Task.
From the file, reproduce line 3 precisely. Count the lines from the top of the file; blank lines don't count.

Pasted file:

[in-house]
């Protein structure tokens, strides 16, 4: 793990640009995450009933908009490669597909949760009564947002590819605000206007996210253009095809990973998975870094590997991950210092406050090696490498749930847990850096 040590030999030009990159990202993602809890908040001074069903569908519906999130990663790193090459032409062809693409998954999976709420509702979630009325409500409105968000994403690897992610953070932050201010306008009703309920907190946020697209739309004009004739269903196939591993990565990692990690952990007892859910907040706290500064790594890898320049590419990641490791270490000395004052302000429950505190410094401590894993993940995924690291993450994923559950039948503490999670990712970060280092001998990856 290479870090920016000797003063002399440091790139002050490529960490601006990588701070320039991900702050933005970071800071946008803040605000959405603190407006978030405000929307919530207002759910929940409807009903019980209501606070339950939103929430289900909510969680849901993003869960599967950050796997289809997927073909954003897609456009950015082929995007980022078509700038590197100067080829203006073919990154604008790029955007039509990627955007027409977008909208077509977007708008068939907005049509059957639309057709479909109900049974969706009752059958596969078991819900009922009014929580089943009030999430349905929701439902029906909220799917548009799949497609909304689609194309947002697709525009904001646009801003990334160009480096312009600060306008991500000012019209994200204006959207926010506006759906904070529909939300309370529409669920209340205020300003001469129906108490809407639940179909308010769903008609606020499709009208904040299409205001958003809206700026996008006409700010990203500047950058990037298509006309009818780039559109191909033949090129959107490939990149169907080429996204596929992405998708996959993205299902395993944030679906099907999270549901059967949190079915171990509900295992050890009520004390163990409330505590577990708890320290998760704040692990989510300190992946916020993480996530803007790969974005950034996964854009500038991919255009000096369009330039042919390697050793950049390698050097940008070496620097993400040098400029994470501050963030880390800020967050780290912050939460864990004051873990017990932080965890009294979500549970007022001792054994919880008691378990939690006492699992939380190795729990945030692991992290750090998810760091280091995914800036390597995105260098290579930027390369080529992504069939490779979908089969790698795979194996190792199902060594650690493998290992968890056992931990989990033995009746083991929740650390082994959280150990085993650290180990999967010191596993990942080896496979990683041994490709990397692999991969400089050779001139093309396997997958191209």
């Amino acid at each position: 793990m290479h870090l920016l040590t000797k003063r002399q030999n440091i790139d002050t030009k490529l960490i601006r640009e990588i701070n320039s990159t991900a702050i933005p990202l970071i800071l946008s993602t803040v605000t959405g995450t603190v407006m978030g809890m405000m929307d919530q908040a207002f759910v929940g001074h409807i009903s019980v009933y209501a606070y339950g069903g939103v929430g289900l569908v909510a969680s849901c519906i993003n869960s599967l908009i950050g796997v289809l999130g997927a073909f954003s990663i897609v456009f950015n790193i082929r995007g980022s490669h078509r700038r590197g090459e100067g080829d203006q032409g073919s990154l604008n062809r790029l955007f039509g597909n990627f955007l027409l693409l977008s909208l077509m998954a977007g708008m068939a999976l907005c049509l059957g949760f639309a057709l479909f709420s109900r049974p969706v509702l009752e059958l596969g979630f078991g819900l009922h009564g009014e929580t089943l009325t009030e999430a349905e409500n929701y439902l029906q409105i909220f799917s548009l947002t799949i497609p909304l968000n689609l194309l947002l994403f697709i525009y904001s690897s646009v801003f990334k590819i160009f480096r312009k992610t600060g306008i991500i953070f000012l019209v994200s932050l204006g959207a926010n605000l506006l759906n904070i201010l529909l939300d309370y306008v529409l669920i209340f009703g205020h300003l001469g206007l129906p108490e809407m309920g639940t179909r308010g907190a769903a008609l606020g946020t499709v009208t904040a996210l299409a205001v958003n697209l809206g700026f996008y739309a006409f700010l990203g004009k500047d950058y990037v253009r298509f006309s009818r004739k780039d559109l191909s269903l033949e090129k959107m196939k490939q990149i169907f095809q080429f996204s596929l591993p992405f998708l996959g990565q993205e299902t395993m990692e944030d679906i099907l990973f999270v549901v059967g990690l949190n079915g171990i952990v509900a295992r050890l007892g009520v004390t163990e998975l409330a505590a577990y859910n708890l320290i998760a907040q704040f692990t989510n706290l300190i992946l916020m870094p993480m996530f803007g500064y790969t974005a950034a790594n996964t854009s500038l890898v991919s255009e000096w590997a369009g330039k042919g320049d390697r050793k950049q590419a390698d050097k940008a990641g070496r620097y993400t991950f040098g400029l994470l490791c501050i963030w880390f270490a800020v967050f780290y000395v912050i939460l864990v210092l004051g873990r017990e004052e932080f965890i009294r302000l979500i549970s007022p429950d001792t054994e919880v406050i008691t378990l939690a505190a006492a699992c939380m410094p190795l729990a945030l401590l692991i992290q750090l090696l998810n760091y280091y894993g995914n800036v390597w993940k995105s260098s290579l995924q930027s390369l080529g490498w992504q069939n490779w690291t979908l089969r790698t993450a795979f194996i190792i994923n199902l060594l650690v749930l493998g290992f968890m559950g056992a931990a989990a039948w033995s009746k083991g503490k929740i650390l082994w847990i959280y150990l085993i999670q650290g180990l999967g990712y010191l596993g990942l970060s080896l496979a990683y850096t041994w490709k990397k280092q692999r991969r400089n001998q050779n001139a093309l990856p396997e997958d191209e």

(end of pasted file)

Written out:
């Amino acid at each position: 793990m290479h870090l920016l040590t000797k003063r002399q030999n440091i790139d002050t030009k490529l960490i601006r640009e990588i701070n320039s990159t991900a702050i933005p990202l970071i800071l946008s993602t803040v605000t959405g995450t603190v407006m978030g809890m405000m929307d919530q908040a207002f759910v929940g001074h409807i009903s019980v009933y209501a606070y339950g069903g939103v929430g289900l569908v909510a969680s849901c519906i993003n869960s599967l908009i950050g796997v289809l999130g997927a073909f954003s990663i897609v456009f950015n790193i082929r995007g980022s490669h078509r700038r590197g090459e100067g080829d203006q032409g073919s990154l604008n062809r790029l955007f039509g597909n990627f955007l027409l693409l977008s909208l077509m998954a977007g708008m068939a999976l907005c049509l059957g949760f639309a057709l479909f709420s109900r049974p969706v509702l009752e059958l596969g979630f078991g819900l009922h009564g009014e929580t089943l009325t009030e999430a349905e409500n929701y439902l029906q409105i909220f799917s548009l947002t799949i497609p909304l968000n689609l194309l947002l994403f697709i525009y904001s690897s646009v801003f990334k590819i160009f480096r312009k992610t600060g306008i991500i953070f000012l019209v994200s932050l204006g959207a926010n605000l506006l759906n904070i201010l529909l939300d309370y306008v529409l669920i209340f009703g205020h300003l001469g206007l129906p108490e809407m309920g639940t179909r308010g907190a769903a008609l606020g946020t499709v009208t904040a996210l299409a205001v958003n697209l809206g700026f996008y739309a006409f700010l990203g004009k500047d950058y990037v253009r298509f006309s009818r004739k780039d559109l191909s269903l033949e090129k959107m196939k490939q990149i169907f095809q080429f996204s596929l591993p992405f998708l996959g990565q993205e299902t395993m990692e944030d679906i099907l990973f999270v549901v059967g990690l949190n079915g171990i952990v509900a295992r050890l007892g009520v004390t163990e998975l409330a505590a577990y859910n708890l320290i998760a907040q704040f692990t989510n706290l300190i992946l916020m870094p993480m996530f803007g500064y790969t974005a950034a790594n996964t854009s500038l890898v991919s255009e000096w590997a369009g330039k042919g320049d390697r050793k950049q590419a390698d050097k940008a990641g070496r620097y993400t991950f040098g400029l994470l490791c501050i963030w880390f270490a800020v967050f780290y000395v912050i939460l864990v210092l004051g873990r017990e004052e932080f965890i009294r302000l979500i549970s007022p429950d001792t054994e919880v406050i008691t378990l939690a505190a006492a699992c939380m410094p190795l729990a945030l401590l692991i992290q750090l090696l998810n760091y280091y894993g995914n800036v390597w993940k995105s260098s290579l995924q930027s390369l080529g490498w992504q069939n490779w690291t979908l089969r790698t993450a795979f194996i190792i994923n199902l060594l650690v749930l493998g290992f968890m559950g056992a931990a989990a039948w033995s009746k083991g503490k929740i650390l082994w847990i959280y150990l085993i999670q650290g180990l999967g990712y010191l596993g990942l970060s080896l496979a990683y850096t041994w490709k990397k280092q692999r991969r400089n001998q050779n001139a093309l990856p396997e997958d191209e």